Musica Nova returns to the sources of medieval polyphony, with a program dedicated to one of the most incredible and mysterious pages of musical history, the École Notre-Dame, and the works of Léonin and Pérotin.
Of an unbelievable beauty, the great organa of Pérotin still fascinate our contemporaries due to their harmonic richness resulting from the structuring and use of voices. Reproducing the ancient Latin metric, these musical modes alternate long and short notes, with a ternary division of the long, as a metaphor of divine perfection.
This first system of Western notation was created within the walls of the Notre-Dame Cathedral in Paris before spreading throughout Europe.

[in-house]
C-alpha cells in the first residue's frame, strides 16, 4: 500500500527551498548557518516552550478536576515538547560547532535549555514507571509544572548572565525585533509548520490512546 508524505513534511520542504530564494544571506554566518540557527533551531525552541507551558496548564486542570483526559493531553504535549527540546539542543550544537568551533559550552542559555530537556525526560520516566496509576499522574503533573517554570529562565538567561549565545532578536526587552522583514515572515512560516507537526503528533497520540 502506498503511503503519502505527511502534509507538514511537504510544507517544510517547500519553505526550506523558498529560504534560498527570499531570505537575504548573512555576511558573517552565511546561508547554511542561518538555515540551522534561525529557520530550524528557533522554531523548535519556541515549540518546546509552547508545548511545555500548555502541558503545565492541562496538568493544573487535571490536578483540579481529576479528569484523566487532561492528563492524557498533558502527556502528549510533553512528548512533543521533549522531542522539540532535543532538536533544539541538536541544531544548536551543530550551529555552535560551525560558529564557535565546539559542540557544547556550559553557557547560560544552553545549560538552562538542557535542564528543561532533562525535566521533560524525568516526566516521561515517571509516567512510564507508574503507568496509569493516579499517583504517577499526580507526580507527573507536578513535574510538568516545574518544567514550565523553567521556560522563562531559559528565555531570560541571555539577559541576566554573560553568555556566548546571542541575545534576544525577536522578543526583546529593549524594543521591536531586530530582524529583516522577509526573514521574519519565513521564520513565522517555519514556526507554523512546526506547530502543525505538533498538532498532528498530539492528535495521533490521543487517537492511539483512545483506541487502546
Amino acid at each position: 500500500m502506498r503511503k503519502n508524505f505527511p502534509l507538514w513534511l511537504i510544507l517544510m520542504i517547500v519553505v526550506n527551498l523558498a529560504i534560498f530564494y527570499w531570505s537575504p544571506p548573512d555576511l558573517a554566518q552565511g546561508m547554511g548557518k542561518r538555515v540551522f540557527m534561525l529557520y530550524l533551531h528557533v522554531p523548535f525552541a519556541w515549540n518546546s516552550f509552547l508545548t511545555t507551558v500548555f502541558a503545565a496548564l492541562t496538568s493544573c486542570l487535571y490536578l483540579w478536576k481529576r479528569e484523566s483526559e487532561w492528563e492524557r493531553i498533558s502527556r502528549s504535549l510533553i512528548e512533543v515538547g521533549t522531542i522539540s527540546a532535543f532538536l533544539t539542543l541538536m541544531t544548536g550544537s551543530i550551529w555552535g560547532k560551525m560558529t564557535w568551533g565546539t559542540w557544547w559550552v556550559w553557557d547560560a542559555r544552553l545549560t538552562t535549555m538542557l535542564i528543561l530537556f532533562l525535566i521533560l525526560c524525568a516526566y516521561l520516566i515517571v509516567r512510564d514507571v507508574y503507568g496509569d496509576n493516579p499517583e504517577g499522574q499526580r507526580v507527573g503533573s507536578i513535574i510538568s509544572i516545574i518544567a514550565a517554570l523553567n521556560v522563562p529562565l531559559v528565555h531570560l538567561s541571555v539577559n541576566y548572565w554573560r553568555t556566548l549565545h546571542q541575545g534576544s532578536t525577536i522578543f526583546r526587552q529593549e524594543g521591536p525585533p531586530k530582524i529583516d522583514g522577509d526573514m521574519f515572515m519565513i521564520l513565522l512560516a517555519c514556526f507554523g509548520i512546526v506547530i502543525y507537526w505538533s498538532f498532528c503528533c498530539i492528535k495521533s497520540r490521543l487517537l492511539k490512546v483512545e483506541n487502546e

Throughout the XIIIth century, this system of rhythmic notation evolved and adapted, culminating in the savant developments of the early XIVth century Ars Nova, percursory of our present system.
Few people today are aware of the role of French composers in this considerable contribution to musical writing from the XIIth to the XIVth centuries.
In a musical approach based on research, Musica Nova aims to make this French historical heritage better known throughout the world, and make accessible to all these emblematic pieces that have shaped Music History.